Here in Los Angeles, I think I’m known for being a multi-talented artist and for creating activist dance theater, and also for my sense of humor! In my work, as in my life, I deal with serious issues with a large dose of humor. I truly believe that humor allows us to access our pain and the pain of others with a greater degree of compassion. It is also a powerful survival mechanism. Finding humor in tragedy allows communities to share common experiences and to empathize with one another, even if those experiences are negative. Through the use of humor, I find I am able to invite my viewers into a more intimate and empathetic relationship to my work and to issues that may otherwise be foreign to them.

I have many lives – Circus performer, Broadway performer, A cappella singer, Pilates instructor, Dance and Theater educator. I would say that artistically I’m most proud of a solo dance theater show that I made in 2008 when I was getting my MFA in Dance from UCLA. I had always wanted to make a solo show that was as unique as I was, that was deeply moving, that was a platform for all my specific talents…but the task seemed so daunting! I always wished someone would just make this show for me and then I would just perform it. But in the end, I made it. And it is everything I could have wished for and more. I know that sounds crazy, but sometimes you really nail something, and that’s what I did with this show. The name of the show is “Bahu Beti Biwi” (Daughter-in-Law, Daughter, Wife). I received awards for it, and grants that afforded me the opportunity to tour it widely and for almost 6 years.

What sets me apart from others? Again, I think it is this multi-talented, multi-hyphenated nature of my skill sets, but also my ability to adapt and improvise and be successful in a number of different areas of life.

I am dedicated to creating interdisciplinary, rhythmic theatrical dances that are sophisticated yet accessible, culturally specific yet ‘border-crossing’. As a dancer/choreographer, I draw on a hybrid movement vocabulary influenced by Modern, Jazz, Kathak, Indian folk and West African dance, as well as complex rhythmic structures, vocal percussion and singing, to craft virtuosic and evocative physical/vocal vocabularies. Employing both biting humor and a deep dose of grit – all to reflect on the social world in which we live – my work references the past, grounds itself in the present, and comments on the possibilities of the future.

There’s one other thing. I don’t know if I’m known for it or not, but I speak my mind and I stand up for the underdog. I have counseled many artists on how to do hold on to their integrity in a world that will all too easily take advantage of them. I have coached them on how to negotiate a contract, and how to not be afraid to say no. If we don’t stand up for what is right, and if we let our love of our work undermine us and make us desperate, then nothing will change and we will continue to pick up the scraps that are thrown to us. I’m not okay with that.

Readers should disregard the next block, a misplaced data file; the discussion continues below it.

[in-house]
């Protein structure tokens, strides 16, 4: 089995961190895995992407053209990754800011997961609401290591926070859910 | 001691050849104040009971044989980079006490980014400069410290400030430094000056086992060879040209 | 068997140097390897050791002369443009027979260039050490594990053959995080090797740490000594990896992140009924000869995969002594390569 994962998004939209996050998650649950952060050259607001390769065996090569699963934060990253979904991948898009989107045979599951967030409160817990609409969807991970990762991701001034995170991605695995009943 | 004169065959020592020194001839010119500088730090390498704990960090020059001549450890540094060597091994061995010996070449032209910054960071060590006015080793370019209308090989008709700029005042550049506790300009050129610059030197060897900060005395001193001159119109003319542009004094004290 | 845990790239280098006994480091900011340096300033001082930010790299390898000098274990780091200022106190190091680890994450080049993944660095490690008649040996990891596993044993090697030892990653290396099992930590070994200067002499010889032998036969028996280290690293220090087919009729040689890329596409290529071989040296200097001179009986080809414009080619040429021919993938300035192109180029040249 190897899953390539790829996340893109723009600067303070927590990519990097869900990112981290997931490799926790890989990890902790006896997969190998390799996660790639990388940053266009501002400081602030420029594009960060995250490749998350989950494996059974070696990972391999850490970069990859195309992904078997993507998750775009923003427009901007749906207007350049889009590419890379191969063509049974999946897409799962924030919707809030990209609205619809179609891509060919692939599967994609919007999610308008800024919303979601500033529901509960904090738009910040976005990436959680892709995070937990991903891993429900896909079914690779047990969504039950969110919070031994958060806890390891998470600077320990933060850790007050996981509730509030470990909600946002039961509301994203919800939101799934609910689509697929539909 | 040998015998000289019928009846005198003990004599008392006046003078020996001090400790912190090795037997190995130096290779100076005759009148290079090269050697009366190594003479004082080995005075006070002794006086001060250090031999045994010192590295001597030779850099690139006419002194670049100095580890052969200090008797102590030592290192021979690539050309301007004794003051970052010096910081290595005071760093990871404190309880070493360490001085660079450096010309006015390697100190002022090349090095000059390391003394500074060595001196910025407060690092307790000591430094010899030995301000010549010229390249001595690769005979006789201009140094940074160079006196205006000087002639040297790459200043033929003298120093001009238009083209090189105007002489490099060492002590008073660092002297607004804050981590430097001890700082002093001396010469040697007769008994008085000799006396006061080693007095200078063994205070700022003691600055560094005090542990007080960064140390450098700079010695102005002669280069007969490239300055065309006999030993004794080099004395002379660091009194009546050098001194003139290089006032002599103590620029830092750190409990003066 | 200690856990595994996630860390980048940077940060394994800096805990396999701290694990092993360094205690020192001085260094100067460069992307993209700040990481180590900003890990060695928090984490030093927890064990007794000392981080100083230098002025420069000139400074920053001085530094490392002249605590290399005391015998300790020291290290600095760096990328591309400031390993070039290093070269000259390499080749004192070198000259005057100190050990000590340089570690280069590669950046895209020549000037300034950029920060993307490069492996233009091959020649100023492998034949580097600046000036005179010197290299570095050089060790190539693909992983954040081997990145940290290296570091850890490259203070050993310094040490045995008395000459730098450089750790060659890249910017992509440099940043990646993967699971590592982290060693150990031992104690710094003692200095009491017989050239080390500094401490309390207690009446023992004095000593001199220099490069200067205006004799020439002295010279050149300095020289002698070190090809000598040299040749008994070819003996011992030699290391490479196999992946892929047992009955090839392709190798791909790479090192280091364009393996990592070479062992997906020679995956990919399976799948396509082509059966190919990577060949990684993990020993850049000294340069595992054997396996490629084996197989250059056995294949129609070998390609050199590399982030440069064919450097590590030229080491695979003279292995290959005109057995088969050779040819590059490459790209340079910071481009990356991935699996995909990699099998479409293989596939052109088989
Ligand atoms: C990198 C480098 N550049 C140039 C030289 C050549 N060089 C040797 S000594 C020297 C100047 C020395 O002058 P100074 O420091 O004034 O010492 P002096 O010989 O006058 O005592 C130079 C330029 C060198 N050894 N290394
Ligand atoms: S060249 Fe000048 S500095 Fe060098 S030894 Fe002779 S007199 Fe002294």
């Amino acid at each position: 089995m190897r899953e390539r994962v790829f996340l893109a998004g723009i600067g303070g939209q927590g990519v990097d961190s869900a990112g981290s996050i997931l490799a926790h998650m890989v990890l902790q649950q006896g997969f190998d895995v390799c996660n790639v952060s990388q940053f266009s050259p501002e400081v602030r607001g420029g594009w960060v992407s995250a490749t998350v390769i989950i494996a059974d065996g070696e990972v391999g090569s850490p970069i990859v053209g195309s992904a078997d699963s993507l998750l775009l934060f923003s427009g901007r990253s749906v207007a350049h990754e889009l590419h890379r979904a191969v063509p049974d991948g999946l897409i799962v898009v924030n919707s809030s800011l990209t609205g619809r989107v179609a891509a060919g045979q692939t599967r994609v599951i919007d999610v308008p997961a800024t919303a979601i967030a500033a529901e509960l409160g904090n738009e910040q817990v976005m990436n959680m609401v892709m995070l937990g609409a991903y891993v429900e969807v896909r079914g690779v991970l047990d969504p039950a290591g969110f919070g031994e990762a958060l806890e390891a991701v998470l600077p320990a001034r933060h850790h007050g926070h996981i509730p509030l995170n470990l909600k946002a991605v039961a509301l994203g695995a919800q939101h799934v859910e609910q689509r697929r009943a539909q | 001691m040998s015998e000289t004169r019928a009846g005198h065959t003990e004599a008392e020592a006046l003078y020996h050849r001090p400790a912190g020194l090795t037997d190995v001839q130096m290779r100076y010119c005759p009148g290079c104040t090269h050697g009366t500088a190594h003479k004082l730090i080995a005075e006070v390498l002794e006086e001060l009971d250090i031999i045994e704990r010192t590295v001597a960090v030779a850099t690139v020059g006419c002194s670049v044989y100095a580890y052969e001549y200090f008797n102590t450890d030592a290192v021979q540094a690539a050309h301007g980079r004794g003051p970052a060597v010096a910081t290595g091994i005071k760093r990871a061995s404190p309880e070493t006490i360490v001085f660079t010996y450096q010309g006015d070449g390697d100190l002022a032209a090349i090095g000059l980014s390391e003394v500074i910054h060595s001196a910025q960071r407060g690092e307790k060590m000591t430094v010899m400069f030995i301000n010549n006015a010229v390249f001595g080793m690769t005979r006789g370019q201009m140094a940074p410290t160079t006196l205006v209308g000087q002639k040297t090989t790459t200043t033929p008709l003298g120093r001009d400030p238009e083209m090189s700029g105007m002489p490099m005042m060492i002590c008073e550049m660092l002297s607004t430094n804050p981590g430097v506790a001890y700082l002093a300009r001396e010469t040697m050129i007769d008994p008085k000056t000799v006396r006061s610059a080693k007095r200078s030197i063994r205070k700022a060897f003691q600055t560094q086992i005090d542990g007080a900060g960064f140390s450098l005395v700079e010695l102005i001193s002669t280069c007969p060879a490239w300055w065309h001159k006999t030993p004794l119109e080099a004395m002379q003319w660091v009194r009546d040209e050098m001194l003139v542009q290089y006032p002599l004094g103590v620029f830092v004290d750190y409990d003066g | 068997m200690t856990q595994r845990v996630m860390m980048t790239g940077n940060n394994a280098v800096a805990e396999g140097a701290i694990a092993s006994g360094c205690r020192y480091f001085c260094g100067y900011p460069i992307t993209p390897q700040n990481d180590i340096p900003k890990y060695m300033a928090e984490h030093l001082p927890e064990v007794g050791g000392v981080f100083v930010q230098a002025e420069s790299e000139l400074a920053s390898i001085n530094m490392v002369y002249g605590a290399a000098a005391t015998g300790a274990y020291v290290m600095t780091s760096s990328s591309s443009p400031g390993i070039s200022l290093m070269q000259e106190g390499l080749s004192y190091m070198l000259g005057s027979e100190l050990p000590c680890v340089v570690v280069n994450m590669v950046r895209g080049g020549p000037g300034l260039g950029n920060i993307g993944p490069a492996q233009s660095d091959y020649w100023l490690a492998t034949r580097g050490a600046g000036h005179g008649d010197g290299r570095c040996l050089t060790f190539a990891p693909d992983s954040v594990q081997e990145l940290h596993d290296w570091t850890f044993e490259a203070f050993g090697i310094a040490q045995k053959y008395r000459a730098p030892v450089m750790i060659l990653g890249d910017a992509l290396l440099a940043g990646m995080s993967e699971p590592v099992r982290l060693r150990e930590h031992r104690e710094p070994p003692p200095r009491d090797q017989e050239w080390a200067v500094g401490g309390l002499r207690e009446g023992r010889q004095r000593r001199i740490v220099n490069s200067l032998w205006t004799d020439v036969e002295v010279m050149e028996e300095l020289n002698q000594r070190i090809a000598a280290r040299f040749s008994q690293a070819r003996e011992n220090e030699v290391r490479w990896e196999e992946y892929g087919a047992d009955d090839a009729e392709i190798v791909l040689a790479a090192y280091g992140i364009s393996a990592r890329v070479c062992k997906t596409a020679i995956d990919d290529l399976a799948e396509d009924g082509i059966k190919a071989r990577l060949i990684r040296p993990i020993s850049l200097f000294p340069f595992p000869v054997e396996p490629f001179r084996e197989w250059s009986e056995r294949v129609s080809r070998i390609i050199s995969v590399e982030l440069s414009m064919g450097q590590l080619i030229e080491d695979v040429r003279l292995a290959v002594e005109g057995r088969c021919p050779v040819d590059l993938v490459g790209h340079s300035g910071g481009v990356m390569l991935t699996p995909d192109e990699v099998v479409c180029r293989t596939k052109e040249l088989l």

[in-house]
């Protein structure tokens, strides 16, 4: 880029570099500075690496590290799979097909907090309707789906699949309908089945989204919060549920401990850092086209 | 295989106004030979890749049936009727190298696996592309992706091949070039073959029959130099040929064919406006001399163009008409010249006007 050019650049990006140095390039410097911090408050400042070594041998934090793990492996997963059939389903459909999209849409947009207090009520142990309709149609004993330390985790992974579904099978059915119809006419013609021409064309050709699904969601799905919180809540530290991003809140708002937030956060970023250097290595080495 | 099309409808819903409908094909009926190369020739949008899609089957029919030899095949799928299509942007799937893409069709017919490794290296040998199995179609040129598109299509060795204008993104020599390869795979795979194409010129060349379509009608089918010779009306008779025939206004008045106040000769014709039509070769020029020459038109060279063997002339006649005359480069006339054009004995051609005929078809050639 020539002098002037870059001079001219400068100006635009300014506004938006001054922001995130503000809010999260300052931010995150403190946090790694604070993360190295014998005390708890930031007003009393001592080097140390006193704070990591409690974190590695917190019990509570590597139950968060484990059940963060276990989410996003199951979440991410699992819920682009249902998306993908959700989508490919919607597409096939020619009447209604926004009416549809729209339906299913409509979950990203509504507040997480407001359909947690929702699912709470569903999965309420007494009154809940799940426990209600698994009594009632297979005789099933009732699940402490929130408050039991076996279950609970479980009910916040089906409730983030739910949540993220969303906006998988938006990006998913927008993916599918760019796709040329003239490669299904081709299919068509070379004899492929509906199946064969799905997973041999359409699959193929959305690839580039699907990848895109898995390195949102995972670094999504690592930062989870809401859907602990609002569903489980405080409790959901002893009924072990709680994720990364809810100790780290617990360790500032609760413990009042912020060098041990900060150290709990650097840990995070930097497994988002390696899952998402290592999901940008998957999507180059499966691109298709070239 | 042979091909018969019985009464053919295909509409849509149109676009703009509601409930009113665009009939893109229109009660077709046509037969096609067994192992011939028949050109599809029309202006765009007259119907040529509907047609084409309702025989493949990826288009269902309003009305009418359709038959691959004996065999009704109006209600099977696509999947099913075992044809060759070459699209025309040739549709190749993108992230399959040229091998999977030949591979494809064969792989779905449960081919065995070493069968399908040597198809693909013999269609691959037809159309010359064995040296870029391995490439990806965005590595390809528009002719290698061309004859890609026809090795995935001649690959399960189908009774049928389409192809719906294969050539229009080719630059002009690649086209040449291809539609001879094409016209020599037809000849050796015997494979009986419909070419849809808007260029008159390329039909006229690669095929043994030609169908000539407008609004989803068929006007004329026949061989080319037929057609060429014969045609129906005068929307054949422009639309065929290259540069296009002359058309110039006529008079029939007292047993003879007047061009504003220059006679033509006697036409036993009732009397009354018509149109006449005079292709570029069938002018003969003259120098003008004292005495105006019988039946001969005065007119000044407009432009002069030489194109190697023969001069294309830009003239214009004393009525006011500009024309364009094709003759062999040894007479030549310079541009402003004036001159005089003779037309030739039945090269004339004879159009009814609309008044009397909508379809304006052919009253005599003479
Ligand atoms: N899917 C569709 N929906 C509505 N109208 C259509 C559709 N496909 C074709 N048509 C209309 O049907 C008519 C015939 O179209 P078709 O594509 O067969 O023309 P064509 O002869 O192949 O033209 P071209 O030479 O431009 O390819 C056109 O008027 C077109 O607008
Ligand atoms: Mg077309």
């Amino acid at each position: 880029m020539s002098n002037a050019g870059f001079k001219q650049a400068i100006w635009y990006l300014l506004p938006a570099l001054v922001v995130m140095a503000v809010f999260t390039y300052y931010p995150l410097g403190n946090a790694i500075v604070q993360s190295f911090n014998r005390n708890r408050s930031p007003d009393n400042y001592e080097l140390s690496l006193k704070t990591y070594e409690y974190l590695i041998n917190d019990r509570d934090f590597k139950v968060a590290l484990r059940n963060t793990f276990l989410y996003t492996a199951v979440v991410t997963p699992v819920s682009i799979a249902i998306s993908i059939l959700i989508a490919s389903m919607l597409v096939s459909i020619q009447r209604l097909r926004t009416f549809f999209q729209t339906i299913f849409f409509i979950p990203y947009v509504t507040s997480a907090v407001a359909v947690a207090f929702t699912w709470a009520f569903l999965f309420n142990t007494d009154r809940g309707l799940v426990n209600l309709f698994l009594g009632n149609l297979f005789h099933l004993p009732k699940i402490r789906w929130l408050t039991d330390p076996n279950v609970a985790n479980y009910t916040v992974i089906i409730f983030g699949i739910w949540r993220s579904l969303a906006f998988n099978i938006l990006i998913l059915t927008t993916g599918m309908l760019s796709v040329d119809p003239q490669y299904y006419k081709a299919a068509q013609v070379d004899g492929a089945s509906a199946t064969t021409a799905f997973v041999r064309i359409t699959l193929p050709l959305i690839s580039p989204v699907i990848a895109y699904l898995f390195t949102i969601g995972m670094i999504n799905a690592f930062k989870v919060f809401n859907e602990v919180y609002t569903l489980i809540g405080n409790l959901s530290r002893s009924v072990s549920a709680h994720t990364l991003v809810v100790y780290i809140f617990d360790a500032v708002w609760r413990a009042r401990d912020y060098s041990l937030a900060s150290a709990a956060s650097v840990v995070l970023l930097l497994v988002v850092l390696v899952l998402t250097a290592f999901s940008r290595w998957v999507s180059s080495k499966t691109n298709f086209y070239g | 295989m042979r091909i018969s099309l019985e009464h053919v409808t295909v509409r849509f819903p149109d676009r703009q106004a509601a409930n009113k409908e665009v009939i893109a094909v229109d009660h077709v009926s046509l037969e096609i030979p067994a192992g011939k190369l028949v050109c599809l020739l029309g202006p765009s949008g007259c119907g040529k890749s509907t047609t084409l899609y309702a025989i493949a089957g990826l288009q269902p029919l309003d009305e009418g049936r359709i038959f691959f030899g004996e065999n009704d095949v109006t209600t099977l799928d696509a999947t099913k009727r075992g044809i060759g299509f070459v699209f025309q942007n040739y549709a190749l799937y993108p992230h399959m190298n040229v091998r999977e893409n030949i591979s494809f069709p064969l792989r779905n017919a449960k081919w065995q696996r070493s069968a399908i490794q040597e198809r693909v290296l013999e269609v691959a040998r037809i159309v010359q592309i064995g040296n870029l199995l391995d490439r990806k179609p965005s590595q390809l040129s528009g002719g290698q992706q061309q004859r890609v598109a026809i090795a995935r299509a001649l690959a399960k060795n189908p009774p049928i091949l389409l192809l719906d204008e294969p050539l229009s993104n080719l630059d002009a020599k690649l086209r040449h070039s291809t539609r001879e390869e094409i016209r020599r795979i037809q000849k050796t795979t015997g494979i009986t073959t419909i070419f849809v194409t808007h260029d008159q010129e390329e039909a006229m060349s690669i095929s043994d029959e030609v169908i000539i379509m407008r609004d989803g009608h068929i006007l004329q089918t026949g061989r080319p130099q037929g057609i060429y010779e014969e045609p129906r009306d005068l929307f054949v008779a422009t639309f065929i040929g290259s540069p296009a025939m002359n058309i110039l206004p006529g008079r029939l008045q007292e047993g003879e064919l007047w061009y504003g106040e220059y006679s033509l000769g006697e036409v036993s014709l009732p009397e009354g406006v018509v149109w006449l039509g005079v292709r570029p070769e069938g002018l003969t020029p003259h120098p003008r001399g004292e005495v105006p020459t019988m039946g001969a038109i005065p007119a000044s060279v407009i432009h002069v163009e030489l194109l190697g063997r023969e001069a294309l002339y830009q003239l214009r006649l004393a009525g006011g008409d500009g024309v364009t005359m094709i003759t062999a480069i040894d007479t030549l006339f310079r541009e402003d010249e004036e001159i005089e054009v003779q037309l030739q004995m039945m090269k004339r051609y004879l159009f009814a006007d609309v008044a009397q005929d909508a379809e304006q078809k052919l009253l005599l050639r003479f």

What are your plans for the future?
Yes, the biggest change for me is that I just had a baby. I’ve started a family. I’ve always wanted a family – always wanted a partner, and then kids – but it took a while. I also started a business from my home, teaching Pilates. I’ve always taught Pilates, but usually at other peoples’ studios. When the pandemic hit, all my work as a performer and educator dried up. I wasn’t sure I wanted to start a business, but it’s one of the best things I’ve done! It’s amazing to create the exact environment that I want to create for my clients – a place that is beautiful, peaceful, nurturing, friendly – a place that also allows me to be connected to my local community and feel surrounded and supported by people who care for me and my family. I feel blessed to have created this space and to be able to help people. Also, as a new mom, it’s a great situation for me. I can continue to work and contribute income and still be with my baby.

Also, and I could talk about this for days, the change in one’s state of mind after becoming a mom is huge. I call it “Mamahood Zen”. In the past, I dwelled over all the options – almost feeling burdened by them. After having a baby, ironically, things feel more simple. My priorities are more clear. And so, anything I do outside of loving my baby and nurturing my family feels incredibly wonderful! I sing with an a cappella group, just for fun and for small performances. I audition for theater/film/tv and am open to the right opportunities. I continue to build the Dancing Storytellers so that future generations of kids will continue to have access to the delightful and educational stories from South Asia. I expect that wonderful opportunities in the arts will come my way, but I don’t stress about it. Obviously being married and having a two-income family makes it easier for me to not stress about money, but even when I was married, I stressed about my identity as an artist and how to keep pushing the envelope. How to stand out. How to make my mark. But “Mamahood Zen” doesn’t even give me the time to dwell on that thought anymore, so I just go with the flow, and welcome whatever is next, trusting that what I love will find its way to me, again and again.

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Image Credits
Cedar Bough Saeji